Most people are surprised to learn that property owners are not automatically liable for falls that occur on their property due to inclement weather. Property owners generally have a duty to make reasonable efforts to clear snow and ice from the travel portions of their property within a reasonable time. If snow and ice accumulates to the point that it forms “hills and ridges,” then a property owner may be responsible for falls that occur. The owners and occupiers of property open to the public are held to higher standards of what are reasonable efforts and what is timely; they must also look for and correct dangerous conditions that the people coming onto their property are unlikely to notice. The people who fall on snow and ice may also be held accountable for their own injuries, especially if they choose to walk on open and obvious snow and ice when there is a safer alternative route available. The lesson for all of us is that we should shovel our walkways and driveways, spread anti-skid or ice melt, look where we’re walking, and tread carefully.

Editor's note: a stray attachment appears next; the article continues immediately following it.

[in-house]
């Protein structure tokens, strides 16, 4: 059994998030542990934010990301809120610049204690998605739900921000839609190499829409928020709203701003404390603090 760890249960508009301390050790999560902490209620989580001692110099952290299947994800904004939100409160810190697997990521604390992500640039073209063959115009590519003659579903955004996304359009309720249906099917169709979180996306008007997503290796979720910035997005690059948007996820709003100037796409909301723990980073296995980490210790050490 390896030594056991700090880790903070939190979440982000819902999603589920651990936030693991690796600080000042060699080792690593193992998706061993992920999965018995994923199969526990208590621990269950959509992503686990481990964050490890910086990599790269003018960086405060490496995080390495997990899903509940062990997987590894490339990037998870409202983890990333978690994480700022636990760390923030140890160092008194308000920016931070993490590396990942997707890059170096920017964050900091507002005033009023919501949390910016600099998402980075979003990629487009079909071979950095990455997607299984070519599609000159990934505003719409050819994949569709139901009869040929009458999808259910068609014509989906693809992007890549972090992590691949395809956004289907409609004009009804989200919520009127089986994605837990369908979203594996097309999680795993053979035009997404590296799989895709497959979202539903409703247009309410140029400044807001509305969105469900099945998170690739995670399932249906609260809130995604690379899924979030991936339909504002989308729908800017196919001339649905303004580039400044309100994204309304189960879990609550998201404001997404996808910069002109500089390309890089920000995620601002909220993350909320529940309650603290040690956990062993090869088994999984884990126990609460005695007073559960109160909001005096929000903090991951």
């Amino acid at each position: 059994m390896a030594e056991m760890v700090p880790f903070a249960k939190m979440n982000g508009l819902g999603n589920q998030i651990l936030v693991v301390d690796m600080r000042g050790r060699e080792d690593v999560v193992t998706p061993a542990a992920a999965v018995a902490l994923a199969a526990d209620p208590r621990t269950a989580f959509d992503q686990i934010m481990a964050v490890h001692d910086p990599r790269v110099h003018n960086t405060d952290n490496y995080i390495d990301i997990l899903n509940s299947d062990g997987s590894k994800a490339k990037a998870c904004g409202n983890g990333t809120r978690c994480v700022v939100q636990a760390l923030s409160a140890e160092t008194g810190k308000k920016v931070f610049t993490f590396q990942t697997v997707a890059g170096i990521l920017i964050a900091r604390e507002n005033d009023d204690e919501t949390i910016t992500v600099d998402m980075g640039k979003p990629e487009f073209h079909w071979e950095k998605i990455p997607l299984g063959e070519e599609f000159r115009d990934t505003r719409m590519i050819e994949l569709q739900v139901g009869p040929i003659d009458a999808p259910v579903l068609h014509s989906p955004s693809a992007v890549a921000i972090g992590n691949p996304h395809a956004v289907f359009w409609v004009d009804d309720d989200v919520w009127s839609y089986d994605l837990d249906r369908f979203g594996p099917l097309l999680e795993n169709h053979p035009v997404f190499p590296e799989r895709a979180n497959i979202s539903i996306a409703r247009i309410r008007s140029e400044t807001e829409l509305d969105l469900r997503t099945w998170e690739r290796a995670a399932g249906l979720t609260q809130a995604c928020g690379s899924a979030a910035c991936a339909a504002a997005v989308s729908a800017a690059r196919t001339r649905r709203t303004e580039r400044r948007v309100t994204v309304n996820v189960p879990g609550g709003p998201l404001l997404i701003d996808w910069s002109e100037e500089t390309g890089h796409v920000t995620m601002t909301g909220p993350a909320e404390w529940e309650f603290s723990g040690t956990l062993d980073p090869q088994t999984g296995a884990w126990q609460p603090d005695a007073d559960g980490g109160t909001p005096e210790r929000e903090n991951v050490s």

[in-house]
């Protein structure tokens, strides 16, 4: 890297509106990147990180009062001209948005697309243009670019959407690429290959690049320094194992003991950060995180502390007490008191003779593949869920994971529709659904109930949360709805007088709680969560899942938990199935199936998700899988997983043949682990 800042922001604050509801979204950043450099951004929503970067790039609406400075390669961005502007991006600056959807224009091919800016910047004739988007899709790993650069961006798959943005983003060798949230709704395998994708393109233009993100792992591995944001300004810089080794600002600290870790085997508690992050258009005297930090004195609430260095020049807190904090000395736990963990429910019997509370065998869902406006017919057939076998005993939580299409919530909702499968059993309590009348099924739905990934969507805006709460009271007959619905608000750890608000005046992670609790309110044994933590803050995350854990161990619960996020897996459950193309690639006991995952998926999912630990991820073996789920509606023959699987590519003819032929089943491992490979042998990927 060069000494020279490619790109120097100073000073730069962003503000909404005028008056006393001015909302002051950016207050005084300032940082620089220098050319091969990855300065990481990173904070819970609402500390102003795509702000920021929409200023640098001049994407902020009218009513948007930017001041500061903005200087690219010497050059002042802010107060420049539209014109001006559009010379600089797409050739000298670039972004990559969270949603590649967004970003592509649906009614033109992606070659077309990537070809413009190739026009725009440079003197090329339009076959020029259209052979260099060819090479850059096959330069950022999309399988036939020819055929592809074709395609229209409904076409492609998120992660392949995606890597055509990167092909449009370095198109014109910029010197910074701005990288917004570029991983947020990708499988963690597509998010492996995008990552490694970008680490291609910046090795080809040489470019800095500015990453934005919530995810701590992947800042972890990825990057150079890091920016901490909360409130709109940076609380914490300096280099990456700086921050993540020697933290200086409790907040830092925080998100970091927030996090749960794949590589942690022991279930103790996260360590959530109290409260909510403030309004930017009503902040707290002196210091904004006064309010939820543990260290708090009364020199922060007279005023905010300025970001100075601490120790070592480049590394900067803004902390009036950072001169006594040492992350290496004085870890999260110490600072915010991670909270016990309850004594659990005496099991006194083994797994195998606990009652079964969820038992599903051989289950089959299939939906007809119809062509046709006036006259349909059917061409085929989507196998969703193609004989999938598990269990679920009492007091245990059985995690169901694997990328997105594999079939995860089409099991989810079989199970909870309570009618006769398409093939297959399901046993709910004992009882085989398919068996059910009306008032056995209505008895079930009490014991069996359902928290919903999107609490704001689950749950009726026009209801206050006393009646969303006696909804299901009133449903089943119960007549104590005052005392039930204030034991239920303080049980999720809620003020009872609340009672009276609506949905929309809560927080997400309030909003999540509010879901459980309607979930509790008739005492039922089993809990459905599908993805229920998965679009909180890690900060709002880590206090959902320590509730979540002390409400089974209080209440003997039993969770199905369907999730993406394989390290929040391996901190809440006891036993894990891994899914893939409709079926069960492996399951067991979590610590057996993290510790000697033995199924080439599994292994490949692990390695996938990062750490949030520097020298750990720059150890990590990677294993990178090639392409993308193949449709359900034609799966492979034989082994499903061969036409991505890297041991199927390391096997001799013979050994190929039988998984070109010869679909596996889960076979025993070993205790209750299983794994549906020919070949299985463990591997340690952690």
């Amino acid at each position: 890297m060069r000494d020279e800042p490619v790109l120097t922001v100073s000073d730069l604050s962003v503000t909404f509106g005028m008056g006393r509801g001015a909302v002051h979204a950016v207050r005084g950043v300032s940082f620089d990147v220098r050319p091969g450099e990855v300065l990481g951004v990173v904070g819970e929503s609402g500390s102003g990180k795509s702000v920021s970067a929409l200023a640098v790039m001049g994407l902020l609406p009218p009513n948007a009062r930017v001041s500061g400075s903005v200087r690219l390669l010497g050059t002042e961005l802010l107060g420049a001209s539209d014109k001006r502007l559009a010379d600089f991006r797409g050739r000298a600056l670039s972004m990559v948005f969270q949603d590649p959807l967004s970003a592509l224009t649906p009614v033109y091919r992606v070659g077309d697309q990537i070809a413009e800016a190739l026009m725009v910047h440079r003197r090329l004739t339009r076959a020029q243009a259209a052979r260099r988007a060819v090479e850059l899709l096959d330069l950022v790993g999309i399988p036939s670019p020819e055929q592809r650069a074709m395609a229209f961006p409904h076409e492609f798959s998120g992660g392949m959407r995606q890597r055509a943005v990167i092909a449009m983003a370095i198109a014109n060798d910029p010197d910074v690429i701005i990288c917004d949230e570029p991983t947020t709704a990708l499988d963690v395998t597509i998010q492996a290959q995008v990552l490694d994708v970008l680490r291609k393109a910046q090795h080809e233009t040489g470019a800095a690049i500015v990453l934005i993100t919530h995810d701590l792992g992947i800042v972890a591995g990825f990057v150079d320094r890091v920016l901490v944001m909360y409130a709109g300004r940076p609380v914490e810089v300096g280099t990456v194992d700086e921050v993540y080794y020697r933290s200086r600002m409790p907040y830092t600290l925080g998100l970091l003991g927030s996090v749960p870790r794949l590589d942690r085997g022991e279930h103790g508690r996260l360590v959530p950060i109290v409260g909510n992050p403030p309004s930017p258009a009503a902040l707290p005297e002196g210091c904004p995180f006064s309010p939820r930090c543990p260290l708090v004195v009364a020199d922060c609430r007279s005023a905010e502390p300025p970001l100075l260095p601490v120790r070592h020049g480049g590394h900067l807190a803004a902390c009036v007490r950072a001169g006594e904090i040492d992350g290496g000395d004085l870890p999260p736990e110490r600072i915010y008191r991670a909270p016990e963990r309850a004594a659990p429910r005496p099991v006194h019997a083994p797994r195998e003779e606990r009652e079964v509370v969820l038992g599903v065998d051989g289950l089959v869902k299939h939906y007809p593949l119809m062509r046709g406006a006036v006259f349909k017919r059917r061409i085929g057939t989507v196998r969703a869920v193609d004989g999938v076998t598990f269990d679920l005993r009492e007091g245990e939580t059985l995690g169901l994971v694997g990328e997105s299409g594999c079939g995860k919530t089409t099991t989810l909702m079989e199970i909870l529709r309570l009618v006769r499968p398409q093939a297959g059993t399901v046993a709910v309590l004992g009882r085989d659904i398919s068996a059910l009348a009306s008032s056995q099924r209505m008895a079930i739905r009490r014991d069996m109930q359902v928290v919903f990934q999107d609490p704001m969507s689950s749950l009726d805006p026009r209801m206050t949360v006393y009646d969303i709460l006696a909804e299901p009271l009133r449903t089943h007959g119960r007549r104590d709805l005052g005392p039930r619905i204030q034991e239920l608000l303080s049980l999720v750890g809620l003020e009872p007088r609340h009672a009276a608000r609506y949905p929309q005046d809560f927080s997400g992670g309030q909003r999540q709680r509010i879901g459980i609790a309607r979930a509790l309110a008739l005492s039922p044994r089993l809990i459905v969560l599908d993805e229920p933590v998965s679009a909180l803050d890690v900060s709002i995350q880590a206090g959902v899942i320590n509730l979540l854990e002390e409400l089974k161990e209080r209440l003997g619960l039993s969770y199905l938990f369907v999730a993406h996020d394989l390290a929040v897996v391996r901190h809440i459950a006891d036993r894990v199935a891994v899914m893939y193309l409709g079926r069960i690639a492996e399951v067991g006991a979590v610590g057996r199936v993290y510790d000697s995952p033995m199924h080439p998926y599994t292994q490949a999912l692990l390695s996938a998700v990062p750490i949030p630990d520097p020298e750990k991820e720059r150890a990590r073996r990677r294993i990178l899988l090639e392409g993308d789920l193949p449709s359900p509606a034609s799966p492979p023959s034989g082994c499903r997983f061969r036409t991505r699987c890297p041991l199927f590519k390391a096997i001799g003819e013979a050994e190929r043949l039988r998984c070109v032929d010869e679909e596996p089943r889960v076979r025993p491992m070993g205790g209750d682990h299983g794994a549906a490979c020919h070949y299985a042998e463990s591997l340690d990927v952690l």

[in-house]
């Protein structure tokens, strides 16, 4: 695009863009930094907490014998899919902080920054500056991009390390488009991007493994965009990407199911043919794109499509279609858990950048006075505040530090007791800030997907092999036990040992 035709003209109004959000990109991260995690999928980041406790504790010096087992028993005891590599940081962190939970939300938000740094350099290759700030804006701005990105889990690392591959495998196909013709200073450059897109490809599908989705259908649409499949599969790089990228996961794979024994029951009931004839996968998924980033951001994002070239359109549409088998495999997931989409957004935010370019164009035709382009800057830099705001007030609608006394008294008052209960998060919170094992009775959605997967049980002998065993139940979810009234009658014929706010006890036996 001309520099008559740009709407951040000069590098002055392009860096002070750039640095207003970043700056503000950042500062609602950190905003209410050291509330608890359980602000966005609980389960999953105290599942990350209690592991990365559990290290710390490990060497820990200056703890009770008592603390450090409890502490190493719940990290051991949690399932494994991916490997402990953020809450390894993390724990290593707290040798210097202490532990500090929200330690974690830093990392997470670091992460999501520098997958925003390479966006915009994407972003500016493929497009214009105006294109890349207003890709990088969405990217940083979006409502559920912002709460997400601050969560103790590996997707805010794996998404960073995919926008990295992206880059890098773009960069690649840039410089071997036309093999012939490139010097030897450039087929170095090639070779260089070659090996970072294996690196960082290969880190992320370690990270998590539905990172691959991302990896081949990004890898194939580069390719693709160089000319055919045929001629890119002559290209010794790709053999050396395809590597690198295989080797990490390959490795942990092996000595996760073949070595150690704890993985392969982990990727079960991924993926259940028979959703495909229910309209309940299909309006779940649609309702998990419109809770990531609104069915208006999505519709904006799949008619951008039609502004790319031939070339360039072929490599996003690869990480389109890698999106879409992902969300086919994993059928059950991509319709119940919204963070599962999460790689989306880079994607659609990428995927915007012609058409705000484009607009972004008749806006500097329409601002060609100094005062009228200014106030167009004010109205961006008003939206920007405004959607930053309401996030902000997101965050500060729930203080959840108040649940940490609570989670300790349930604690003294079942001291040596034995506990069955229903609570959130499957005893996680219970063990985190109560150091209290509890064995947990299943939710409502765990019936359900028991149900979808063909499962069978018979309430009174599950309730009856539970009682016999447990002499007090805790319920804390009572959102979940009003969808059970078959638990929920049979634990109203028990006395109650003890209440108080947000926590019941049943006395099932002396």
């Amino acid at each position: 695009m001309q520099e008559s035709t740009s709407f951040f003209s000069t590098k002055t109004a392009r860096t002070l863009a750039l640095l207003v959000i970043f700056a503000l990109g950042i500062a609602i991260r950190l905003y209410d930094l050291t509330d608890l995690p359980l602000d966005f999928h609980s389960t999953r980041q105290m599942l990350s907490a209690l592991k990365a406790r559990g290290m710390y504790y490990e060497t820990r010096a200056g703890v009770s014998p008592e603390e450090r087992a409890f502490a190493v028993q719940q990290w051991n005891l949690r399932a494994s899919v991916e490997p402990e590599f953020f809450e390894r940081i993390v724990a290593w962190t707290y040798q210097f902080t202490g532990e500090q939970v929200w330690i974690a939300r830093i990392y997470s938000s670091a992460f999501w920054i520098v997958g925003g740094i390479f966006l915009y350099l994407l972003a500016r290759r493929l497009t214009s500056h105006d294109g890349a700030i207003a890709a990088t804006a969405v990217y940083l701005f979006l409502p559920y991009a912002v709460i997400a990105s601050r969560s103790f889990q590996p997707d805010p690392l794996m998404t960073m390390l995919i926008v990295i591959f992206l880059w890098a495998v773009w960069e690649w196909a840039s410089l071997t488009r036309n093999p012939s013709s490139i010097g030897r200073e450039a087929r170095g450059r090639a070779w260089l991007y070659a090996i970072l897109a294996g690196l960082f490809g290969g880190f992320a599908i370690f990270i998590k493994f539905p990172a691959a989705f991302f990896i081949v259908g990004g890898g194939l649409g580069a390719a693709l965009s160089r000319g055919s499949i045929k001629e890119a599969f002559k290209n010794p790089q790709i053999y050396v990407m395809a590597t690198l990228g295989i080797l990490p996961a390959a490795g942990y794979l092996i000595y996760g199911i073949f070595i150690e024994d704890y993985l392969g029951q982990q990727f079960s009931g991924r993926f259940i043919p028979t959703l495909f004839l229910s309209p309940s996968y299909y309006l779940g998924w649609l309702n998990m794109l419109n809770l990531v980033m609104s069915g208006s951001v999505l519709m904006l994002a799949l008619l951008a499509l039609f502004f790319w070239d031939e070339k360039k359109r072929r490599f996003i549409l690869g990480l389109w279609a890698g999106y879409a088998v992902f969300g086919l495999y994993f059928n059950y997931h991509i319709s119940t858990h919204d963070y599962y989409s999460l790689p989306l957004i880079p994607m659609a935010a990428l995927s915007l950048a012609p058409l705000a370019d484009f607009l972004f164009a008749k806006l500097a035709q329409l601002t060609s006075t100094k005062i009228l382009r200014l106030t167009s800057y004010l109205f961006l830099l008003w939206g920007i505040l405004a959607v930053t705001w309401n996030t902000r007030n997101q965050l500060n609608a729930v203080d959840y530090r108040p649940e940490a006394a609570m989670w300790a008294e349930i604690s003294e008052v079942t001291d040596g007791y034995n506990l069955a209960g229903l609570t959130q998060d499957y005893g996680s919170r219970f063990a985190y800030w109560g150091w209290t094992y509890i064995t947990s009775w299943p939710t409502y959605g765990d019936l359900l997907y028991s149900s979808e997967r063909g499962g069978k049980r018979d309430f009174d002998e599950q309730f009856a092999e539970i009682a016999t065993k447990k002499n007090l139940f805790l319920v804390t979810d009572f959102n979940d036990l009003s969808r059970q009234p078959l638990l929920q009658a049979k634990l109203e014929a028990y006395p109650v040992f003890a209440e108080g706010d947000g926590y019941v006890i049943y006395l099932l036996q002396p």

Even if you are not “on the clock” you may be entitled to workers’ compensation benefits if you are injured while going to or from your car – if you are required to park in a company designated parking lot. You should immediately report any such injuries to your employer. One of the most difficult aspects of any type of premises liability case is proving the conditions existing at the time of the incident. The best way to document existing conditions is to promptly photograph the area where the incident occurred. Contact us and request a free consultation.
The personal injury attorneys at KBG Injury Law are all experienced litigators. Almost all of them represented insurance companies prior to becoming advocates for injured people, which provides them with a unique perspective and insight into how these companies operate. They also offer extensive courtroom experience if going to trial is the best legal alternative for the client.